Bouvier’s distressing video is yet another indication of how dire the situation is in Homs (for a chilling account of what’s happening in the besieged city, check out Marie Colvin’s last dispatch from Homs.) Indiscriminate bombings and attacks from government forces are in direct contravention of the laws of war. And while the regime in Damascus has long ago swept aside humanitarian and international law considerations, the international community has yet to respond in a meaningful manner. What will it take? According to analysts, the sanctions imposed on Syria will mean that the government will run out of foreign exchange in the next “three to five months”, and that, once starved for cash, the regime will not be able to pursue its deadly campaign. But what happens in the intervening months? The international community – and in particular the UN Security Council, which has so far has been stymied by two of its members – has a responsibility to uphold fundamental principles of global peace and security. Right now, Syrian lives are being sacrificed because of high-level political disagreements and posturing.

The targeting of foreign journalists is only one of the many crimes committed by the regime. I am sure that the recently killed reporters – Colvin, Ochlik and Shadid – would not want us to dwell on their individual stories, yet their deaths serve to highlight the insanity of the situation in Syria and will hopefully lead their respective governments to take real action.

French president Sarkozy called the deaths of the journalists “murders”, and said that “those responsible will have to be accountable.” French foreign minister Alain Juppé was even more direct, saying that the Bashar Al-Assad regime was “responsible”, and that the “regime in Damascus owes [France] an answer” and that France will be “seeking accountability for these acts”. (Whether or not these statements translate into action, particularly as France prepares for a contentious presidential election in April, remains to be seen.)

Bouvier’s video is one of many, many videos depicting the horror of what is happening in Syria. Will she be rescued by her government? More importantly, will her plight and the deaths of her colleagues at least not be in vain? Will the plight of Syrians – attacked, held hostage and targeted by their own government – continue to elicit lukewarm actions, or will the international community organize meaningful, collective action to help end the bloodbath in Syria?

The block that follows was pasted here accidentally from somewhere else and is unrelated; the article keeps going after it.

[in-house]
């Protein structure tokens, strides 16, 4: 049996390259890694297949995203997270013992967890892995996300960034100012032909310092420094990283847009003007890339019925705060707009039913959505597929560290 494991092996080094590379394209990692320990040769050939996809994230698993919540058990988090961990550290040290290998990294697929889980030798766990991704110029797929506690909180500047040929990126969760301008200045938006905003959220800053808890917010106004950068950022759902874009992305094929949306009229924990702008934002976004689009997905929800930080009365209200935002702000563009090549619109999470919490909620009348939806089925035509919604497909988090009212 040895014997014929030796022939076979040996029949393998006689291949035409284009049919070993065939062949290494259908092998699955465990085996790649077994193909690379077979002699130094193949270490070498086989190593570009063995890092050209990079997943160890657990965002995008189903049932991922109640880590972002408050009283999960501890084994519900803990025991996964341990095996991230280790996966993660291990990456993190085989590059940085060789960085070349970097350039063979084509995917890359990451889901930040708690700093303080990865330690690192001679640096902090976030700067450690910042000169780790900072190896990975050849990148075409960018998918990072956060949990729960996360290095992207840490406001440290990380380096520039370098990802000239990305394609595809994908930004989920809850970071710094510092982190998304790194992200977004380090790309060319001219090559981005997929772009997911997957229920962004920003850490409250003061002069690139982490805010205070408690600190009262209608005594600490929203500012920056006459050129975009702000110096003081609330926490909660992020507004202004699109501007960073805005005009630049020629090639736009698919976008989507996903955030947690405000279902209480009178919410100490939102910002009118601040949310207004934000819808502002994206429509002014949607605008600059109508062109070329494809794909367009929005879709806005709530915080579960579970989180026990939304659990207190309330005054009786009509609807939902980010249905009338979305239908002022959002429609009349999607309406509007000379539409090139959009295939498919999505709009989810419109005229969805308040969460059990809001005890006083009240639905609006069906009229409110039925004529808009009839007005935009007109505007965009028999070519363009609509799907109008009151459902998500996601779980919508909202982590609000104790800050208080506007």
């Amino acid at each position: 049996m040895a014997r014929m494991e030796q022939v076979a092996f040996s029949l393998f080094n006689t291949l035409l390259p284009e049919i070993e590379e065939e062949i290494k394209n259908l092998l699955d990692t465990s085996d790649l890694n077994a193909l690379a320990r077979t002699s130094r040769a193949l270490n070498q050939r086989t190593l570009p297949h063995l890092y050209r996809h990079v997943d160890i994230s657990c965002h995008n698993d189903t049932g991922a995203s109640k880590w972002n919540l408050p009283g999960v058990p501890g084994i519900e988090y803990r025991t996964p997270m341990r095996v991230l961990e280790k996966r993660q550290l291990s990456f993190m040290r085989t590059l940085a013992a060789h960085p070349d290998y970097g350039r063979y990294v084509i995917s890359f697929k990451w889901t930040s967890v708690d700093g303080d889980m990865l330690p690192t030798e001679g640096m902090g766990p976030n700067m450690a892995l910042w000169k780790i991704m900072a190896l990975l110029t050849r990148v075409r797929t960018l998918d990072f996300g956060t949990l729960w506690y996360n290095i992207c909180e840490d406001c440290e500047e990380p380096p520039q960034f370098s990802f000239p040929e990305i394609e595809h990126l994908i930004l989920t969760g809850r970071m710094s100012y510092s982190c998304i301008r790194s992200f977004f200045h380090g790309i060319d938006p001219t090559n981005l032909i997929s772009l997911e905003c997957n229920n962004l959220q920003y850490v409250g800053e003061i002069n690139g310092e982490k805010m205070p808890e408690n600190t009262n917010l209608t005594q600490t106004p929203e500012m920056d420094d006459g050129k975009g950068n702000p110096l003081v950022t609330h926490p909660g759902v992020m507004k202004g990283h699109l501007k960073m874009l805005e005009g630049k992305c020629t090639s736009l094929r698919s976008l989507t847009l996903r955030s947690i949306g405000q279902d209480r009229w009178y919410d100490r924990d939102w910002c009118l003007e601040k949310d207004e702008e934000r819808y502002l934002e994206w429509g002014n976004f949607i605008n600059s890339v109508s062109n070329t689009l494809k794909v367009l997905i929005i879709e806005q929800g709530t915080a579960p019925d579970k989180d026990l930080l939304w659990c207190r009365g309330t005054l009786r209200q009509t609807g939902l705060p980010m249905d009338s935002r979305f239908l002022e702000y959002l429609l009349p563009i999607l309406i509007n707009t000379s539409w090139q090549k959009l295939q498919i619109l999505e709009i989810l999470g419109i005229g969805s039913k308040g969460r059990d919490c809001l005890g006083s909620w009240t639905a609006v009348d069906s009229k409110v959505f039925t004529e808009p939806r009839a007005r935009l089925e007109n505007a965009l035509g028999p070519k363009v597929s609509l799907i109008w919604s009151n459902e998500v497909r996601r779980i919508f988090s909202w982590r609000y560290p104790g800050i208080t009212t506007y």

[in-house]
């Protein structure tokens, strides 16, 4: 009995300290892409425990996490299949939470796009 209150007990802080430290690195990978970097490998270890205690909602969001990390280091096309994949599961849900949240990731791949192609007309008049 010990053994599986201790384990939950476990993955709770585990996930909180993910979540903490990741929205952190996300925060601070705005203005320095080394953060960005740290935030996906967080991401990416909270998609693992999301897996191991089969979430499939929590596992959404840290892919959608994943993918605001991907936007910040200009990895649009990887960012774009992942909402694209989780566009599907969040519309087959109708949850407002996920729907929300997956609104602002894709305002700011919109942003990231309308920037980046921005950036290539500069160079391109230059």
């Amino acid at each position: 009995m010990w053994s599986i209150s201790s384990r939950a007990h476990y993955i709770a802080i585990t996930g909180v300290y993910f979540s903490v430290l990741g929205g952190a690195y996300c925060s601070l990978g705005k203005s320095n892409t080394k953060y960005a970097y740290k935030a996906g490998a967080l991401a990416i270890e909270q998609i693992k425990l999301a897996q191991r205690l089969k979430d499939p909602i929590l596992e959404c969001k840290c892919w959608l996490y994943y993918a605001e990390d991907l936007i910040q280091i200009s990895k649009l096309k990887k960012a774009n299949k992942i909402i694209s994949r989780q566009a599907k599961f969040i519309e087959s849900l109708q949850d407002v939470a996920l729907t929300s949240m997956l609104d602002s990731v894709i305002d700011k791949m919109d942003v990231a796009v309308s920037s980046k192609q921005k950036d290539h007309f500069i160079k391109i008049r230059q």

The Truth About Foreign Aid

…That could be the title of a new 3-part BBC podcast, “The Truth About NGOs“. This documentary explores whether and how should NGOs be politically involved, as well as the consequences of having a large international NGO sector in a developing country. The first episode begins with a focus on Malawi, and how the LGBT rights movement has been buoyed by NGOs and their foreign donors. It’s an interesting piece, though this is not about “NGOs”, per se – it is also about the powerful influence of donors on their grantees, and even in this podcast, the politics of state-level aid are discussed. NGOs, the actors on the ground, are only one part of the puzzle.

The podcast is probably nothing new for NGO policy wonks – the discussion of whether organizations are influenced by or beholden to their funders and donors is an age old discussion. Same goes for failed, poorly designed and implemented development projects that never see the light of day and/or disappoint and anger communities. Or the notion that some NGOs only pay lip service to the notion of “participation” (the podcast actually defines “dragonfly skimming” and “helicopter consultancy.”)

In spite of going down some already well trodden paths, the podcast raises some interesting points concerning the role of NGOs in perpetuating the poverty they seek to alleviate. (I can already hear my aid/development colleagues’ feathers getting ruffled, but bear with me.) While this probably merits much more than a few sentences on this blog or a few minutes in a podcast, one of the more interesting notions explored by the podcast is the idea that international NGOs are “depoliticizing” poverty. ” I thought this line, by Firoze Manji, editor in chief of Pambazuka News, was spot on: “If the NGOs participate in the process of alleviating the nasty parts of becoming poor, they are actually colluding. It comes back to saying being brave enough to take on the “politics of impoverishement”. Either you fight that, or you’re part of the problem.”